Words by Michael Walter
When a hip-hop artist comes out with a double album, critics and fans alike always end up discussing whether or not it would have been better had some material been cut and it had just been released as a single album. Personally, I think the hip-hop double album is always a mistake. There has never been one that was a true five-star classic, and even those that are solid still contain way too much filler.
This is the first in a series of columns where I’ll look back at various hip-hop double albums and see if I can successfully trim them down to one disc. And I’m kicking things off with one of my favorite rap records of all time …
Notorious B.I.G. – Life After Death (1997)
Let me first say that I absolutely love Life After Death. In fact, I actually find myself listening to it more than Ready to Die. When I put it on, though, I can never go from “Life After Death Intro” to “You’re Nobody (Till Somebody Kills You)” in one sitting. There are too many lesser songs that need to be skipped just to make it all the way through. So this is my attempt to cut down a hip-hop classic and even make it better. Blasphemy? Perhaps. But it should at least spark some interesting debate.
We begin, of course, at the beginning. It wouldn’t feel like a B.I.G. album without a cinematic opening, so “Life After Death Intro” stays. It does a superb job of setting the death-obsessed tone of the album without wasting too much time.
The first major decision I had to make was figuring out what to do with “Hypnotize” and “Mo Money Mo Problems.” Both were huge hits, but both are also incredibly polarizing. In fact, while doing a little research for this column, I ran across several people online who swore that Life After Death would have been a better record had both songs been left off altogether. I couldn’t disagree more. “Hypnotize” and “Mo Money Mo Problems” may have both been overplayed, but they also happen to be two of the best mainstream rap singles of all time. How can anyone possibly hear “Mo Money Mo Problems” and not crack a smile? “I’m Coming Out” was absolutely begging to be sampled and Puffy and his crew did a fantastic job with it. As Nas and Kanye proved with “Still Dreaming” from last year’s Hip-Hop is Dead, sampling Diana Ross is never a bad idea.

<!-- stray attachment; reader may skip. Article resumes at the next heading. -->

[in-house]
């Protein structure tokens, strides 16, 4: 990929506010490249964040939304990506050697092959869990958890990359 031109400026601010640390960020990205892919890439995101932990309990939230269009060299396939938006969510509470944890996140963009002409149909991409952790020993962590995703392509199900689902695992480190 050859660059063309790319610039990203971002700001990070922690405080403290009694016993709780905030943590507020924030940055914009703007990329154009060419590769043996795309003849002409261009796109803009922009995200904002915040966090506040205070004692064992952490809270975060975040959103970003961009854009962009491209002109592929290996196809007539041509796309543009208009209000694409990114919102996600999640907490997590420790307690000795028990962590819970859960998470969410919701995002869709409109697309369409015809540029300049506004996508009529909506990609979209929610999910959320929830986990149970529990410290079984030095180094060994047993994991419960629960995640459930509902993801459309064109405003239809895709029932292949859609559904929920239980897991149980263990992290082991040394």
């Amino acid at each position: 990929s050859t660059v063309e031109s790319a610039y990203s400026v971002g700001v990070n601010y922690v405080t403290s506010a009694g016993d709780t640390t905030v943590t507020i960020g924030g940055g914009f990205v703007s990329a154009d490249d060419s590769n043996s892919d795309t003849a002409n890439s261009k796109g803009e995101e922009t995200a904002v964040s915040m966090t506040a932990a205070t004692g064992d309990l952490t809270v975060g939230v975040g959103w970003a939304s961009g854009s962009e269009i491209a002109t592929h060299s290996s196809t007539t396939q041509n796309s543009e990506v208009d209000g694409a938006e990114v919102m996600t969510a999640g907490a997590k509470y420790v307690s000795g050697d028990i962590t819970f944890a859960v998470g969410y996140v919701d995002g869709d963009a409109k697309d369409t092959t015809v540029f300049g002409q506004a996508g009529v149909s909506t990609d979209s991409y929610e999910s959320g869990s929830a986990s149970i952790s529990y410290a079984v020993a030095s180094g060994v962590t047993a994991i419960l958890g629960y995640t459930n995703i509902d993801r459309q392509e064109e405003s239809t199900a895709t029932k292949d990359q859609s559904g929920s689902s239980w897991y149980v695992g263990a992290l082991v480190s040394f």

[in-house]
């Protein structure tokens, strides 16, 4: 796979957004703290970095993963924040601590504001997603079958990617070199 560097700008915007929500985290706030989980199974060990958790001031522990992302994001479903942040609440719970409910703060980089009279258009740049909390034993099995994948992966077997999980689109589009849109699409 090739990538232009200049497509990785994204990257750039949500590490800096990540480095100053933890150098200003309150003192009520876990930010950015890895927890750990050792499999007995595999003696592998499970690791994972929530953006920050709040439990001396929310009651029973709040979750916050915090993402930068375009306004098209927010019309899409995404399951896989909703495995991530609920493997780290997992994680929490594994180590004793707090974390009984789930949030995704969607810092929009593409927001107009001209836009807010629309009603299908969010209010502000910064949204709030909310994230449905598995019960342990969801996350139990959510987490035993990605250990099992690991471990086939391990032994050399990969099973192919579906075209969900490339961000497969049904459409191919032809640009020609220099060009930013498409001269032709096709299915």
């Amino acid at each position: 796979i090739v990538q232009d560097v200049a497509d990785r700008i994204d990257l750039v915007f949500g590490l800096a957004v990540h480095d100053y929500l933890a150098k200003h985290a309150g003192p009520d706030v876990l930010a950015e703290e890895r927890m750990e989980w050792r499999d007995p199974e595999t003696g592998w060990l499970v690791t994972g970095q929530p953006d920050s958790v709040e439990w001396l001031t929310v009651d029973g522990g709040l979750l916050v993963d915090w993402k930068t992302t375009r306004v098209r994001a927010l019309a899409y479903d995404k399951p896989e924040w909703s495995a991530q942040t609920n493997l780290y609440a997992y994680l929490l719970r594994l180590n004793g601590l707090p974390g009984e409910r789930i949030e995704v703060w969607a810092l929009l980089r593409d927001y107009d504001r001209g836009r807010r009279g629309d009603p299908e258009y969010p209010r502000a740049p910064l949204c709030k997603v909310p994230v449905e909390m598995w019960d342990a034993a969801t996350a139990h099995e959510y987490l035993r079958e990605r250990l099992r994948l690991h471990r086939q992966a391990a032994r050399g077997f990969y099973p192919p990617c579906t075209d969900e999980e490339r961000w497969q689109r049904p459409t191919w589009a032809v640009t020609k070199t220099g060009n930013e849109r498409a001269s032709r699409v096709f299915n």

Of course, if you’re keeping the smash singles, you have to keep Biggie’s hard-hitting gangster tales. Cuts like “Somebody’s Gotta Die,” “Kick in the Door,” and “Niggas Bleed” all found B.I.G. proving he hadn’t lost a step since Ready to Die. To this day, I can’t hear “Somebody’s Gotta Die” without my heart racing as he goes to answer the doorbell. This isn’t just a man spitting a few verses, this is storytelling at its very best.
Two personal favorites than I just had to keep are B.I.G.’s collaborations with R. Kelly and Jay-Z. The production on “Fuck You Tonight” sounds so dated that I almost laugh out loud when listening to it, but it’s still a fun song that switches up the tone of the album. I’m a fan of “I Love the Dough” for obvious reasons … who doesn’t want to hear a young Jay?
Of all the great tracks on Life After Death, my favorite is “You’re Nobody (Til Somebody Kills You).” In fact, with all due respect to “Juicy,” I think it is the greatest song B.I.G. ever recorded. The beat is fantastic, the hook is stirring and the verses find the man at his best. I’ve been known to listen to this song on repeat for hours. It just never gets old.
Determining what songs to cut was simple. “Last Day,” for example, has a decent beat, but hearing it always just makes me want to skip ahead to “I Love the Dough.” “Miss U,” “Another” and “Sky’s the Limit” are just plain bad. “Long Kiss Goodnight” has never done anything for me … can’t Puffy just be quiet sometimes?
Anyway, without further ado, I give you my single-disc cut of Life After Death:
1. Life After Death Intro
2. Somebody’s Gotta Die
4. Kick in the Door
5. Fuck You Tonight
6. Notorious Thugs
7. I Love the Dough
8. What’s Beef?
9. Niggas Bleed
10. Ten Crack Commandments
11. Mo Money Mo Problems
12. Playa Hater
13. Going Back to Cali
14. You’re Nobody (Til Somebody Kills You)
There it is. I’ve taken a great album and shown how it could have been better. If Life After Death had been released as a single disc, with the songs in an order similar to what I came up, it would be one of the very best hip-hop albums of all time.
Next time, I’ll be tackling Jay-Z’s The Blueprint 2: The Gift & The Curse. Wish me luck with that one.